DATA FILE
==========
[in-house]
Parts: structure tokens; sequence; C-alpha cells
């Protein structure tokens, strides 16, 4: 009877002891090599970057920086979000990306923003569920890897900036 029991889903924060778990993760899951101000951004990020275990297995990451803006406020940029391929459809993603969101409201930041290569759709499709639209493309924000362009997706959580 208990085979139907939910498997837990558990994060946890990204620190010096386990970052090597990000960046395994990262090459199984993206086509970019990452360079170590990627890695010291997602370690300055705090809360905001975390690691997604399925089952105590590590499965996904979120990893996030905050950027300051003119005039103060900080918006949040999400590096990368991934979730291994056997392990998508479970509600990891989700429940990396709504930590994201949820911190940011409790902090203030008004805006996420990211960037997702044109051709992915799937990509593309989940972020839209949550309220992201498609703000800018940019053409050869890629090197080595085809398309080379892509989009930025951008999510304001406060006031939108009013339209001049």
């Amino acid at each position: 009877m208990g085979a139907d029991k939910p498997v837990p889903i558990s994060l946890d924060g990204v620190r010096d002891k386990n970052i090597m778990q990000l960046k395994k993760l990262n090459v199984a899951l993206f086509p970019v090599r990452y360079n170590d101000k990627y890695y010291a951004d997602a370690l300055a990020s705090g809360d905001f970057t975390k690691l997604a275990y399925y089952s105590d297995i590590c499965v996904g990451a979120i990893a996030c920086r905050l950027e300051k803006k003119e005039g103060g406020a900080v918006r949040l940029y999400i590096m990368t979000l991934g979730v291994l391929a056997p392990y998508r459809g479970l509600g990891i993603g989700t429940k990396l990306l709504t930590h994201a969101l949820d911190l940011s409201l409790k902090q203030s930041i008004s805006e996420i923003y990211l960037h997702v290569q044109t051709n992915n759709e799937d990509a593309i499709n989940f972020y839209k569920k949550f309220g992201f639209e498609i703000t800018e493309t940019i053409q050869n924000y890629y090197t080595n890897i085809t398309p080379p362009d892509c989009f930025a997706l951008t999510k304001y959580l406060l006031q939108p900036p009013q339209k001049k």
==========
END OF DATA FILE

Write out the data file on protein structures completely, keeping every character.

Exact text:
[in-house]
Parts: structure tokens; sequence; C-alpha cells
């Protein structure tokens, strides 16, 4: 009877002891090599970057920086979000990306923003569920890897900036 029991889903924060778990993760899951101000951004990020275990297995990451803006406020940029391929459809993603969101409201930041290569759709499709639209493309924000362009997706959580 208990085979139907939910498997837990558990994060946890990204620190010096386990970052090597990000960046395994990262090459199984993206086509970019990452360079170590990627890695010291997602370690300055705090809360905001975390690691997604399925089952105590590590499965996904979120990893996030905050950027300051003119005039103060900080918006949040999400590096990368991934979730291994056997392990998508479970509600990891989700429940990396709504930590994201949820911190940011409790902090203030008004805006996420990211960037997702044109051709992915799937990509593309989940972020839209949550309220992201498609703000800018940019053409050869890629090197080595085809398309080379892509989009930025951008999510304001406060006031939108009013339209001049």
């Amino acid at each position: 009877m208990g085979a139907d029991k939910p498997v837990p889903i558990s994060l946890d924060g990204v620190r010096d002891k386990n970052i090597m778990q990000l960046k395994k993760l990262n090459v199984a899951l993206f086509p970019v090599r990452y360079n170590d101000k990627y890695y010291a951004d997602a370690l300055a990020s705090g809360d905001f970057t975390k690691l997604a275990y399925y089952s105590d297995i590590c499965v996904g990451a979120i990893a996030c920086r905050l950027e300051k803006k003119e005039g103060g406020a900080v918006r949040l940029y999400i590096m990368t979000l991934g979730v291994l391929a056997p392990y998508r459809g479970l509600g990891i993603g989700t429940k990396l990306l709504t930590h994201a969101l949820d911190l940011s409201l409790k902090q203030s930041i008004s805006e996420i923003y990211l960037h997702v290569q044109t051709n992915n759709e799937d990509a593309i499709n989940f972020y839209k569920k949550f309220g992201f639209e498609i703000t800018e493309t940019i053409q050869n924000y890629y090197t080595n890897i085809t398309p080379p362009d892509c989009f930025a997706l951008t999510k304001y959580l406060l006031q939108p900036p009013q339209k001049k």